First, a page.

>>       module_text = module_open.read()
    >>             #closing read file; the read content is still available
    >>       #it's stored in variable 'module_text'
    >>       module_open.close()
    >>             #returning the read content
    >>       return module_text
    >>
    >> "
    >>
    >> When i use this class in Python IDLE, i've got this error:
    >> "
    >>  >>> mod = ModPrint()
    >>  >>> import socket
    >>  >>> mod.print_module('socket')
    >>
    >> Traceback (most recent call last):
    >>  File "<pyshell#60>", line 1, in <module>
    >>   mod.print_module('socket')
    >>  File "<pyshell#57>", line 48, in print_module
    >>   module_open = open(self._this_module, 'rb')
    >> IOError: [Errno 2] No such file or directory: ''
    >>  >>>
    >> "
    >>
    >> As You can see, i can't assign the new value "os.path.join(root, f)" to the 'self._this_module variable'.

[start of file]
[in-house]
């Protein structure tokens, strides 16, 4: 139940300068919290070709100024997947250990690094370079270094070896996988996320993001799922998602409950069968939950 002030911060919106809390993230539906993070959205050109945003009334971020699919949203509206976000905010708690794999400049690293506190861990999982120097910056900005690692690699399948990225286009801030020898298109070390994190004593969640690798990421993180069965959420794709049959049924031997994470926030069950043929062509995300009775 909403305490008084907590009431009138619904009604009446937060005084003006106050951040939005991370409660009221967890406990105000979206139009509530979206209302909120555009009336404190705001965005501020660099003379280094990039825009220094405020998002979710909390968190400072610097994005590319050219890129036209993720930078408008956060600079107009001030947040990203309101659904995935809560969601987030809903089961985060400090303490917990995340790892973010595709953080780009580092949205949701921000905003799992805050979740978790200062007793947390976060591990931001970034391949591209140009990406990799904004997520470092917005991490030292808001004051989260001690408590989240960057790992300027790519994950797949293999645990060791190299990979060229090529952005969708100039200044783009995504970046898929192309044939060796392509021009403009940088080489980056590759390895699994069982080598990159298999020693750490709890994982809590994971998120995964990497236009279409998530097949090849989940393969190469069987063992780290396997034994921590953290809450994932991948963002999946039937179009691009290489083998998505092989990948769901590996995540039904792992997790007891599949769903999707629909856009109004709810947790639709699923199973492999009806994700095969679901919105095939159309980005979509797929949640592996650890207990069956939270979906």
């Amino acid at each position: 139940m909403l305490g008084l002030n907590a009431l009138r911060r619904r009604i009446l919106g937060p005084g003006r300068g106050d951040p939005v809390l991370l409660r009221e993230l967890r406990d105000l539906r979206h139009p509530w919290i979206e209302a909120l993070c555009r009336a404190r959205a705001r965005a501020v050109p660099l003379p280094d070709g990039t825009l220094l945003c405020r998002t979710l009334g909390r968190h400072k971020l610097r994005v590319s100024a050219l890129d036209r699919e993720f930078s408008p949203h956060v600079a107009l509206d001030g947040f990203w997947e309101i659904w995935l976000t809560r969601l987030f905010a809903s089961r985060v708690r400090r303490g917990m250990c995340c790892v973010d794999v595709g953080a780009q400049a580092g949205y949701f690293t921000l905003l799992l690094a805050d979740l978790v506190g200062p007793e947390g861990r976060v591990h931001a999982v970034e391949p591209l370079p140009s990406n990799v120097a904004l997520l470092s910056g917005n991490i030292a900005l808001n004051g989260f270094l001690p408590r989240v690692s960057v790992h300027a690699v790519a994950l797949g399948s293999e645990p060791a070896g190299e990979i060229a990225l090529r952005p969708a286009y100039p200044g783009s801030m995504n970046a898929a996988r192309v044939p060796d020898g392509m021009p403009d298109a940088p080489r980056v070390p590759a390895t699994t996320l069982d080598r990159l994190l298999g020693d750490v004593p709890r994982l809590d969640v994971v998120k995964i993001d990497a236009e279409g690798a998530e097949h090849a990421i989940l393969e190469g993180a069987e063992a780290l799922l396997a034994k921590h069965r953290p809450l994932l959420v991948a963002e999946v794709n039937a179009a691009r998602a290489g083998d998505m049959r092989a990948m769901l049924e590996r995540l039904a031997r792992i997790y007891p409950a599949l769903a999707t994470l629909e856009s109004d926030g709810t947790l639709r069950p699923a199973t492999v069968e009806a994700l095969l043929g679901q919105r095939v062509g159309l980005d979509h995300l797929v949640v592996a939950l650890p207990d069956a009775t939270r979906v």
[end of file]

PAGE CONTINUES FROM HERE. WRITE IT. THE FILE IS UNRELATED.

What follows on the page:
>> So for sure i've made some mistake in method:
    >>
    >> "
    >> def _SetVar(self, attr, val):
    >>       self.attr = val   "
    >> When i've changed private variables to normal, stored in class (in __init__ method), it was the same situation - i couldn't change this variable value.
    >>
    >> "
    >>  >>> mod = ModPrint()
    >>  >>> mod.print_module('os')
    >>
    >> Traceback (most recent call last):
    >>  File "<pyshell#72>", line 1, in <module>
    >>   mod.print_module('os')
    >>  File "<pyshell#64>", line 48, in print_module
    >>   module_open = open(self.this_module, 'rb')
    >> IOError: [Errno 2] No such file or directory: ''
    >>  >>>
    >> "
    >>
    >> Thanks i someone could help me, give some hint.

    >
    > What is the point of the _SetVar method?
    >
    > Instead of:
    >
    >    self._SetVar(self._this_module, os.path.join(root, f))
    >
    > just do:
    >
    >    self._this_module = os.path.join(root, f)
    >
    > (unless I'm misunderstanding what you're trying to do!)
    >
    >
    > --
    > http://mail.python.org/mailman/listinfo/python-list
    >
    disappearedng, Jul 22, 2009
    #1